At my last job, I went down to shoot the breeze with a colleague at work. We had some work things to talk about, but mostly I just wanted a break and a chance to vent. He happened to be African American, and had expressed his dislike of Africa. I was giving him a hard time about it, going on about how Africa is a continent not a country and many parts of it are magnificent. We had been talking for more than a half hour, when the person in the cube next to us joined it.
She had been listening to us for the whole time. We were ignorantly tossing around opinions about Africa. It turns out she had been to African frequently, her husband was from Ghana. She actually had first hand knowledge to share. But she couldn’t join in our conversation until her official break. She had a headset, and was part of the call center.
Me and my friend, in the council of ignorance, didn’t have that kind of restriction. We didn’t have timed breaks, or a computer keeping track of our productivity.
This woman did. She shared her experience with us and I learned more about modern Ghana. I also learned more about what kind of privilege I’d been enjoying so effortlessly in my career.
I’ve never had to do that kind of job. I would have a lot of trouble in that kind of tight control where I couldn’t make my own decisions about when to move around.
I remember my dad telling me is about Henry Ford and how he came up with the assembly line, and what a champion of the worker he was. “He paid his workers enough so that they could afford to buy one of the cars they were manufacturing.” The implication was that he wanted the cars to be for the common man, and he wanted the common man to do well.
Such a very American idea. America was founded on equality, all men (whoops…not women quite yet!) are created equal. If we are all equal we are all the same. Except we are not all exactly the same.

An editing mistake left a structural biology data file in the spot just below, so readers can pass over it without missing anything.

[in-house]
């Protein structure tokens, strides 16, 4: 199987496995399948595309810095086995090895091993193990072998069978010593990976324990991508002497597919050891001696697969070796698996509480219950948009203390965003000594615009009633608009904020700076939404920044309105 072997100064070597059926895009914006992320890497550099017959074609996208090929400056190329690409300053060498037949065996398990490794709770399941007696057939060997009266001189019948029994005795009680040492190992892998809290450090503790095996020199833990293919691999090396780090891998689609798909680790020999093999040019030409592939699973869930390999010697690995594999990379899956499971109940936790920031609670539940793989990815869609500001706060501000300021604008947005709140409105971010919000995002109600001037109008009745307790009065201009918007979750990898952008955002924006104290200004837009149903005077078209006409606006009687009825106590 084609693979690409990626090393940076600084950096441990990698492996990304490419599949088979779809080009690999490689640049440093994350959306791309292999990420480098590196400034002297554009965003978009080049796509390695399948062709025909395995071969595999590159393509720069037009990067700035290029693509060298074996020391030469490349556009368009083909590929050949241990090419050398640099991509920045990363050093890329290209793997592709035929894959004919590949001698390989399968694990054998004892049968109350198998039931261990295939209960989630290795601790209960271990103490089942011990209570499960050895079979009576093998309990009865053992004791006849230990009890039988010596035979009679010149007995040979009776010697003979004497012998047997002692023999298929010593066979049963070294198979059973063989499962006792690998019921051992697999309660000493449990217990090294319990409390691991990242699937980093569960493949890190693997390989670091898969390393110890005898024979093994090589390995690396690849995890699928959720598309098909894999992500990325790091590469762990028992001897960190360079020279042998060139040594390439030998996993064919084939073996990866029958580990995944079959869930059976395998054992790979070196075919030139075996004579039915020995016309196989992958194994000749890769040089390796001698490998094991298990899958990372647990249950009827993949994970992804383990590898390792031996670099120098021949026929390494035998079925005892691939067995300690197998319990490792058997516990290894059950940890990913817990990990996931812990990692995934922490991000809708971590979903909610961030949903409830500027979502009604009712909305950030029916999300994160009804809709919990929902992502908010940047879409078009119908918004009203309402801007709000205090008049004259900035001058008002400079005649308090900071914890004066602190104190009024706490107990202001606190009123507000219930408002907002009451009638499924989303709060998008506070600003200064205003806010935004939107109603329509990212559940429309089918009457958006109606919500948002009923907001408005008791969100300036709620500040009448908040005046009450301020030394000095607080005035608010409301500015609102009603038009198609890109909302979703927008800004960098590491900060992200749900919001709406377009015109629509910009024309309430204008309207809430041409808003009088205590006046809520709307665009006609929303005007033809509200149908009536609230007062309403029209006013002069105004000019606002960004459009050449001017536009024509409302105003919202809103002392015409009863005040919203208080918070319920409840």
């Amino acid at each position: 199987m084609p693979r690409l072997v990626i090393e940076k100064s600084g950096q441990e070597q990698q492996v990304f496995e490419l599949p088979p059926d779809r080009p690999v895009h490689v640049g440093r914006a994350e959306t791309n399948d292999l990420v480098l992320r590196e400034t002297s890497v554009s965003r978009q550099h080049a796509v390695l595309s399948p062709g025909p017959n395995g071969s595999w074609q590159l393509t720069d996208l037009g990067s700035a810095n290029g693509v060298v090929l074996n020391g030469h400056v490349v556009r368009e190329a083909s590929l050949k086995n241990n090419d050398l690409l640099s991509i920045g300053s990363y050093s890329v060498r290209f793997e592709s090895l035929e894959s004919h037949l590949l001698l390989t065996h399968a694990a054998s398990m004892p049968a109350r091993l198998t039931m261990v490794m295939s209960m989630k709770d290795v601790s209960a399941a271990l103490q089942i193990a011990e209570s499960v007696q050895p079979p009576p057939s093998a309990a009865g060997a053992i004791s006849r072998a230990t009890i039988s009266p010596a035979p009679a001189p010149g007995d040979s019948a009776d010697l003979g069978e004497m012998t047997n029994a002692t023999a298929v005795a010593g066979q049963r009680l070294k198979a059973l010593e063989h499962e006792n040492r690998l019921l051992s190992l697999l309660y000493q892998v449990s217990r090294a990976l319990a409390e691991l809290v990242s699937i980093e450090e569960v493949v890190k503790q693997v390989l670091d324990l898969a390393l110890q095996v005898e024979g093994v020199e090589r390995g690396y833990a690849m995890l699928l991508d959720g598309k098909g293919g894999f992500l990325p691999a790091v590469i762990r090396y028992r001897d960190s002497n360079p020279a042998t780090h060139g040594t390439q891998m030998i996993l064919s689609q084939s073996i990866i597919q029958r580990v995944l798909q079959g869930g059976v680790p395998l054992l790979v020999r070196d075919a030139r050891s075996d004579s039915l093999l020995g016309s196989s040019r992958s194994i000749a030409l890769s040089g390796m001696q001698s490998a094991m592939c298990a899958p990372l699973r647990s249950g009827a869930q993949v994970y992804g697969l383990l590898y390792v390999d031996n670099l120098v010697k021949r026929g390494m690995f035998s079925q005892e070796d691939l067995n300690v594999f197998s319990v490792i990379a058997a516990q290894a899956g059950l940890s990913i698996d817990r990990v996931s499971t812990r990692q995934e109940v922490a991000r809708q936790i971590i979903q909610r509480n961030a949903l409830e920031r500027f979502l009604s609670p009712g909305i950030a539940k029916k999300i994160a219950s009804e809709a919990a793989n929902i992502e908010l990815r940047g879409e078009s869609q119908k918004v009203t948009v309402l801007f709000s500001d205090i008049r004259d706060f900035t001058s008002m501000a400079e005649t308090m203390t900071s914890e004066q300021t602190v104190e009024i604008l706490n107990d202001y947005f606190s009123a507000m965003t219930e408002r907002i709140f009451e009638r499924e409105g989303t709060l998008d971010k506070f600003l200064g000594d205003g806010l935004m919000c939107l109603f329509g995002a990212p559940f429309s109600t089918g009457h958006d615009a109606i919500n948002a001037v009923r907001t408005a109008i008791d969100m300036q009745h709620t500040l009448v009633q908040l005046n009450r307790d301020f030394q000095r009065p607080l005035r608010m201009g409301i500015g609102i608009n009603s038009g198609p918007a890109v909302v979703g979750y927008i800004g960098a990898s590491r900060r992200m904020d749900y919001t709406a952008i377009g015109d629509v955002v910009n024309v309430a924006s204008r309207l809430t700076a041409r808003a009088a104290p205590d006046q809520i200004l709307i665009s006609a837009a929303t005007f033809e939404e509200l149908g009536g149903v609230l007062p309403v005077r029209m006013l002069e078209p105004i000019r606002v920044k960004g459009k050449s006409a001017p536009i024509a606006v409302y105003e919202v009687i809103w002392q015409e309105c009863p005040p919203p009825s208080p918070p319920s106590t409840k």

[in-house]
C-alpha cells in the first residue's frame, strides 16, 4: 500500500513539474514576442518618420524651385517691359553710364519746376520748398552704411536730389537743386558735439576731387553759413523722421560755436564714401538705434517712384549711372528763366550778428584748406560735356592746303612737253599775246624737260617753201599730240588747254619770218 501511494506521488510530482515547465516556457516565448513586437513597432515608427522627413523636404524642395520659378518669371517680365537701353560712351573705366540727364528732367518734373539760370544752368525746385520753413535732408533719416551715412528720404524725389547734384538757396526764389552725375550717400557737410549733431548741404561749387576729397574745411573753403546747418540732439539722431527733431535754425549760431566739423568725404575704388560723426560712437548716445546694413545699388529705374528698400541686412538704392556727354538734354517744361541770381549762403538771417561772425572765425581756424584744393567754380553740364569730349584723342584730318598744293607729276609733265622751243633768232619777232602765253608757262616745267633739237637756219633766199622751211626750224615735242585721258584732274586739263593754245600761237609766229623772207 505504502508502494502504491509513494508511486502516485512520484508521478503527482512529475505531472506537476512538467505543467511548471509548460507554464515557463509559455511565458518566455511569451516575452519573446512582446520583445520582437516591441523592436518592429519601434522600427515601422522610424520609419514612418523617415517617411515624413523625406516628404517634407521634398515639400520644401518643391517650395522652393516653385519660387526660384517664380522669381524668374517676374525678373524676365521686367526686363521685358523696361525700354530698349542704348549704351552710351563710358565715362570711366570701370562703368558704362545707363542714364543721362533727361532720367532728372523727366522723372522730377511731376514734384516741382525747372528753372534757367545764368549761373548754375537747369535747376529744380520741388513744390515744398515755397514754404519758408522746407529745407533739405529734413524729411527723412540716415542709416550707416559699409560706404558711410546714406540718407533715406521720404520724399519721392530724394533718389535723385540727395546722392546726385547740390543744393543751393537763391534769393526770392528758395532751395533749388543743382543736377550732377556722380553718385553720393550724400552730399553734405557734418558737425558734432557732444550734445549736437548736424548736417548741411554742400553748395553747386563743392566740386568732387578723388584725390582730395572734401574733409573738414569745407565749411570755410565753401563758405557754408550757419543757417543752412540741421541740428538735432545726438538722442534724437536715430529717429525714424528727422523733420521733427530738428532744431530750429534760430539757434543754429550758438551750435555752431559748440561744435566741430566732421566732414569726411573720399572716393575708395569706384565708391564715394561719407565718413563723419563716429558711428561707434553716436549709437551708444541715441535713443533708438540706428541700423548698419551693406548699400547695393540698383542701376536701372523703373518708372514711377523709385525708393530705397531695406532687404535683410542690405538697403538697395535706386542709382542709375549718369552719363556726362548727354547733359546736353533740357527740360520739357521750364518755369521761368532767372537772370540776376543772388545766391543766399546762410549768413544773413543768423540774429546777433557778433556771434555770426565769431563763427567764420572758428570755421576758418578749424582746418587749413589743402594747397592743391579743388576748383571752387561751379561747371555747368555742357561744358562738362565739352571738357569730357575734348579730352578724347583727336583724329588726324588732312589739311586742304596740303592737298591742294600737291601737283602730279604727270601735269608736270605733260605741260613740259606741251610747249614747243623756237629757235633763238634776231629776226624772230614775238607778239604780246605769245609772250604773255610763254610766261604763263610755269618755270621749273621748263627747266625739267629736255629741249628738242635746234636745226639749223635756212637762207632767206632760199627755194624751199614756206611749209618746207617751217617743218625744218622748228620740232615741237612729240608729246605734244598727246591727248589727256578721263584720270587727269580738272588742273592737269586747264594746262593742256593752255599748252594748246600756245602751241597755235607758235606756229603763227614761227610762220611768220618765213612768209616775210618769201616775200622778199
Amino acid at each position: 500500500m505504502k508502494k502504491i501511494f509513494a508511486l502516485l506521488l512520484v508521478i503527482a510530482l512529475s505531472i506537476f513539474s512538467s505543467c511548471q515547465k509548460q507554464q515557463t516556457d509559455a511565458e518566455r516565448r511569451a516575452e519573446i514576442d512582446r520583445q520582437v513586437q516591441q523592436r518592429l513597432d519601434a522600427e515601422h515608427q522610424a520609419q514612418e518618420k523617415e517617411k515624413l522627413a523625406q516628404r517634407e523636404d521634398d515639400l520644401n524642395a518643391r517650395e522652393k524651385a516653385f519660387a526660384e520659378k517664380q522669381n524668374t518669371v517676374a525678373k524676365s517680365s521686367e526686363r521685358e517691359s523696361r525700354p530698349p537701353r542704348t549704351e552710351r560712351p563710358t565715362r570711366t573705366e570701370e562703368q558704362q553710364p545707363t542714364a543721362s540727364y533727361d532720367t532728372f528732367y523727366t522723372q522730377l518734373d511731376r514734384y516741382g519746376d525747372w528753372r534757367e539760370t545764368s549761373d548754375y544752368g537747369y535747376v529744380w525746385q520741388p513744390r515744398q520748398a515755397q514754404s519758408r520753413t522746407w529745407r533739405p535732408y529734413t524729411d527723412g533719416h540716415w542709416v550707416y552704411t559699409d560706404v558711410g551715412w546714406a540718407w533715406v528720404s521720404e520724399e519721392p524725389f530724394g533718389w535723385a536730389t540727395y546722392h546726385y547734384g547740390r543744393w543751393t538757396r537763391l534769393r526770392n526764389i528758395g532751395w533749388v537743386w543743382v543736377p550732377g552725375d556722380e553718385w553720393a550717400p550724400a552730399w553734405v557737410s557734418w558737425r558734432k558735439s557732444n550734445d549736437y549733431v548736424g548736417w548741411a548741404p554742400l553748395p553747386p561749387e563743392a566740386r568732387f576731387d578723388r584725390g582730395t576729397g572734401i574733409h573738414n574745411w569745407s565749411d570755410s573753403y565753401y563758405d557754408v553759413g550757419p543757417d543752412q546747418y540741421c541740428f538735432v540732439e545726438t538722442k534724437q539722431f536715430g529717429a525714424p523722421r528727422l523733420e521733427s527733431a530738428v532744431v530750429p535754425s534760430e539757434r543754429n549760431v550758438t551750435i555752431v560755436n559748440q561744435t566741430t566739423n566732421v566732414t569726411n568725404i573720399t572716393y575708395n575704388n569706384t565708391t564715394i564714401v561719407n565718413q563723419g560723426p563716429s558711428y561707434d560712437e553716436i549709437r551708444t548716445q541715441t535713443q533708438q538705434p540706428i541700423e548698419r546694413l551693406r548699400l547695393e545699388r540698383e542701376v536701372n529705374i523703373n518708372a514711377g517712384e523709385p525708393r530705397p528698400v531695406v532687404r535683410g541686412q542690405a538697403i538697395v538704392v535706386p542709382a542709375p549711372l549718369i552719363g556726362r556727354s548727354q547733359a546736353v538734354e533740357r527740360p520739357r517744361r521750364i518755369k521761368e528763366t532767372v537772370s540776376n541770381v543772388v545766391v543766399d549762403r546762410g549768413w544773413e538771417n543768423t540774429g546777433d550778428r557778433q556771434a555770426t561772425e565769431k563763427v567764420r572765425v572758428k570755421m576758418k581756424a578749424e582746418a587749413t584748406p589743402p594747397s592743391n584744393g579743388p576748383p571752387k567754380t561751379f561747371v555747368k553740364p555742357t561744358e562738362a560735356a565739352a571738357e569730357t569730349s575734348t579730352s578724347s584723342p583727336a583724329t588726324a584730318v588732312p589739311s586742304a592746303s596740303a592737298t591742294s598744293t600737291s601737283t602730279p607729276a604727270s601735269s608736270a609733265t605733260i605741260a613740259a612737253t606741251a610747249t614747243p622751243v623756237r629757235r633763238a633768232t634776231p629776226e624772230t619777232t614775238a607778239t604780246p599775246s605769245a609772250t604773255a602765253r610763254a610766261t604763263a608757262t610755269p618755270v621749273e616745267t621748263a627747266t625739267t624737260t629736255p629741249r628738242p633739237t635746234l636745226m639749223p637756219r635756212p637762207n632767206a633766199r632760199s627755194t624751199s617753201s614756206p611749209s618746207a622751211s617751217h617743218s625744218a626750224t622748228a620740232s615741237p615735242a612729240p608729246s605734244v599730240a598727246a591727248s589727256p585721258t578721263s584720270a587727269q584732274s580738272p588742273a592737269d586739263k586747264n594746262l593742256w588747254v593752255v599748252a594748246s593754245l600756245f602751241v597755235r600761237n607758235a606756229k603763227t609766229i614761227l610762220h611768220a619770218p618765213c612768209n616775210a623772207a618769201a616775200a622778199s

Women are only the most obvious example of those excluded. We are equal with lots of differences. And the work we do is part of the differences.
It wasn’t until I started reading David Halberstam’s The Reckoning a few years ago that I learned another part of the story. The highly paid Ford assembly line workers? They were miserable. He hired the best mechanics to turn widgets like machines all day. Very little skill was required and none of the genius that had turned them into the best mechanics so desired by Ford. The inhuman work conditions required high pay to keep people from leaving. And even so these engineering types would still leave, to have an opportunity to use the skills they had worked to achieve.
All this flashes through my mind as I talk to this woman at work about Ghana. She spent her 10-minute break talking to us, headset around her neck. Not getting coffee or visiting the bathroom as I was free to do at any moment of the day.
I think of all the choices I have, and the choices I didn’t have. The risks I took, and paths I didn’t take. The schools I went to and the ones I didn’t.
My daughter is in school now. We planned for her school since before she was born. My husband went to this same public school. It’s so different from the one I went to.
Mercedes, BMWs and Teslas drive through the unloading areas. Other cars too. But the affluence is intimidating. There is a friendly man who holds the stop sign in the crosswalk to keep the kids safe. Sometimes he is in cargo shorts and flip flops, sometimes in a suit. Turns out he is Executive Vice President for a national enterprise of something. Other moms and dads of similar employment volunteer at the school in a flood of community involvement.
I don’t think they have timed breaks on their jobs. Then again, I wonder how many have been to Ghana. I hear it’s beautiful.